Your child is not perfect.  Parenthood is not a sun-filled meadow of joy.  Raising children is not easy, and it isn’t a smooth ride, and you aren’t going to make the best decision every time.  There are diapers to change, mouths to feed, tantrums to weather, and sleepless nights to endure.  You don’t get to be yourself any more, not completely.  Not the way you used to before the baby.  That isn’t how it works.  Furthermore, you are not uniquely suffering, because this is how it’s been since humanity became sentient, and definitely how it’s been since civilization emerged.  So deal with it.

It’s true that many parents have, for all that time, talked with their family and friends about the challenges of being parents.  The difference is that those conversations were conducted within a social network of people who could help the parents out, and knew when to be discreet.  To blog the every detail of your baby’s life, though, is making a spectacle of your child for your own benefit.

For that stunning degree of selfishness, and for the damage I fear it will cause the children thus forced on display, I weep.

You may wonder where I get off being so hypocritical, since I write about Carolyn here from time to time.  Feel free to read what I’ve written, and see if you think I’m putting my writing above her privacy and honor.  If indeed I am, then some of my anger needs to be directed inward, and I need to change my behavior.  I can accept that, and should I need to, I will do so without resentment.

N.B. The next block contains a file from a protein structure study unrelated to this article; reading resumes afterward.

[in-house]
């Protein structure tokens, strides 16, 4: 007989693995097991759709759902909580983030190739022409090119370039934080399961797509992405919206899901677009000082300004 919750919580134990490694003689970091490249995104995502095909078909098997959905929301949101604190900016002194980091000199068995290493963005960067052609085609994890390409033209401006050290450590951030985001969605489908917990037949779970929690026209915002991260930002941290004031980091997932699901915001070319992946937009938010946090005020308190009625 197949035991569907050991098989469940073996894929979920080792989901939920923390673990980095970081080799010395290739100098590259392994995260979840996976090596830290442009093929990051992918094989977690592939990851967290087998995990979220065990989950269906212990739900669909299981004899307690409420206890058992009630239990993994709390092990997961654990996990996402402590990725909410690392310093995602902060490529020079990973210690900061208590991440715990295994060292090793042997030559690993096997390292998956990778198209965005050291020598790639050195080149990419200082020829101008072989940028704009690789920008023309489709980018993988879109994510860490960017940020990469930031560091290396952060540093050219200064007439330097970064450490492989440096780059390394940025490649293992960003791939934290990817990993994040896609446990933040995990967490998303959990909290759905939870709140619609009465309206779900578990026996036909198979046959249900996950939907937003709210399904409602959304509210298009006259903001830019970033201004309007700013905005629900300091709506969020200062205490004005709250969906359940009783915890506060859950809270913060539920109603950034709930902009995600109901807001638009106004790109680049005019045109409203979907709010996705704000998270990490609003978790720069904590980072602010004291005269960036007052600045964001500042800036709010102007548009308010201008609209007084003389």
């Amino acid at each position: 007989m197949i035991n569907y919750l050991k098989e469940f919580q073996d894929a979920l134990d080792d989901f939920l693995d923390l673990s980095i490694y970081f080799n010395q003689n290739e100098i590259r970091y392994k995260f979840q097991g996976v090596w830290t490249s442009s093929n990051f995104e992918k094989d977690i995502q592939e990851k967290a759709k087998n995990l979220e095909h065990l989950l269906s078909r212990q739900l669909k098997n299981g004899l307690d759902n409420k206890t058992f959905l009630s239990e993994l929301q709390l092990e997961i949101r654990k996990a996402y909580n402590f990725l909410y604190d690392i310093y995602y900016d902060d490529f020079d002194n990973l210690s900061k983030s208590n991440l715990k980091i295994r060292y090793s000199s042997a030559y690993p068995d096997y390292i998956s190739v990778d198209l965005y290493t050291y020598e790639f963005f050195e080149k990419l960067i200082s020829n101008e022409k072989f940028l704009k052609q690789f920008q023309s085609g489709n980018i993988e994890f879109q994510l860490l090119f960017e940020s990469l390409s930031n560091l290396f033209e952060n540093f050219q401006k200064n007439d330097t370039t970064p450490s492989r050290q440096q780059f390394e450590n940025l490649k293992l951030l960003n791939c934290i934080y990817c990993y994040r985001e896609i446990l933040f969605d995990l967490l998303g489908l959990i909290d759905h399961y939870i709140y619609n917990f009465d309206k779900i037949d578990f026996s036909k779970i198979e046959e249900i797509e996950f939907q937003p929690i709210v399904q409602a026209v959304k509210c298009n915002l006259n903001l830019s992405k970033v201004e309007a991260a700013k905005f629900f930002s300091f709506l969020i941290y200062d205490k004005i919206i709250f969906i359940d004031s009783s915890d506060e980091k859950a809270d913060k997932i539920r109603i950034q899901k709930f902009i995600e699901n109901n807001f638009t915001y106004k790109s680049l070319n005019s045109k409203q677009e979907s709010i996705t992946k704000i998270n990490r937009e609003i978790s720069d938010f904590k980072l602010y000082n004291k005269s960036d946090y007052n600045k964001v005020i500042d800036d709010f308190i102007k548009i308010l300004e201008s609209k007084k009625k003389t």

Because that’s what a parent does.

Password Production

Since I’ve been futzing about with human-friendly security of various forms recently, it occurred to me that I ought to pass along a password-generation technique I’ve used for years now.  Maybe it’s a well known technique, and maybe not.  In any case, my best recollection is that I learned it from either John Sully or Jim Nauer back in my CWRU days.

The general idea is to pick a two-word combination you can easily remember.  For example, suppose you’re a big fan of pizza and Pepsi, and would have no trouble remembering those words.  Perfect: use them the basis of your password.  No, you don’t make it “pizzaPepsi”—instead, you interleave the words.  That would yield “pPiezpzsai”.  It looks fairly random, and yet is very easy to recreate because the seed words are so easy to remember.  If you have trouble remembering the exact sequence of letters, you can just write the words down on a piece of scrap paper and follow along.

In cases where your two words have different lengths, you can always tack on numbers.  For example, maybe your seed words are “milkshake” and “fries”.  That would normally yield “mfirlikesshake”, which is okay, but you could tack the numbers “123″ onto “fries” to get “mfirlikessh1a2k3e”.  Alternatively, you could put the numbers at the beginning, so you get “m1i2l3kfsrhiaekse”.

I’ve found that when I start using a new password created this way, it takes me a few days to adapt to it.  I usually have the seed words written down some place handy during that training period.  Then my fingers take over, and from then on I can type it blindfolded in less than a second.  I don’t even think about the actual characters I’m typing: I just start, and the muscle memory kicks in.

So if you’re looking for a way to generate harder-to-crack passwords, there’s one possibility.  How about you—do you have any nifty human-friendly password-creation recipes?

January 2005